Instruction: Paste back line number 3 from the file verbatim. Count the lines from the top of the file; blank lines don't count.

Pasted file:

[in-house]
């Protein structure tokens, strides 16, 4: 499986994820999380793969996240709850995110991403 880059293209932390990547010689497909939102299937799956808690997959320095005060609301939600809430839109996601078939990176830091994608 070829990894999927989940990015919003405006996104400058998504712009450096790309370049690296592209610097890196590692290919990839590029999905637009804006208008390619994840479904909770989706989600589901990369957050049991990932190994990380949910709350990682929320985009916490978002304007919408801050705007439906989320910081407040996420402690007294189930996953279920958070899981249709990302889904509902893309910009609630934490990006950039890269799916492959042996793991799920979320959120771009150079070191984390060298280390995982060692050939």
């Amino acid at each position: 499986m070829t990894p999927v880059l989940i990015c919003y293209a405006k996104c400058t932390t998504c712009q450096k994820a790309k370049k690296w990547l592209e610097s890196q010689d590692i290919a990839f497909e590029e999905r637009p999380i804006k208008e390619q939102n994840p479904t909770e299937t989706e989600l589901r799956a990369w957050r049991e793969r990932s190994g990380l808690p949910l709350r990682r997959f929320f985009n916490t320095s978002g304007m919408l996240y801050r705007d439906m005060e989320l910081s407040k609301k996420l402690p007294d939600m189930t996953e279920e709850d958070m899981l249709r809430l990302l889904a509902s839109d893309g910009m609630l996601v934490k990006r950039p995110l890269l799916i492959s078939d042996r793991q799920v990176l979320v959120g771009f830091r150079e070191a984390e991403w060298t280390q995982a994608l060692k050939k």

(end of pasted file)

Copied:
């Amino acid at each position: 499986m070829t990894p999927v880059l989940i990015c919003y293209a405006k996104c400058t932390t998504c712009q450096k994820a790309k370049k690296w990547l592209e610097s890196q010689d590692i290919a990839f497909e590029e999905r637009p999380i804006k208008e390619q939102n994840p479904t909770e299937t989706e989600l589901r799956a990369w957050r049991e793969r990932s190994g990380l808690p949910l709350r990682r997959f929320f985009n916490t320095s978002g304007m919408l996240y801050r705007d439906m005060e989320l910081s407040k609301k996420l402690p007294d939600m189930t996953e279920e709850d958070m899981l249709r809430l990302l889904a509902s839109d893309g910009m609630l996601v934490k990006r950039p995110l890269l799916i492959s078939d042996r793991q799920v990176l979320v959120g771009f830091r150079e070191a984390e991403w060298t280390q995982a994608l060692k050939k």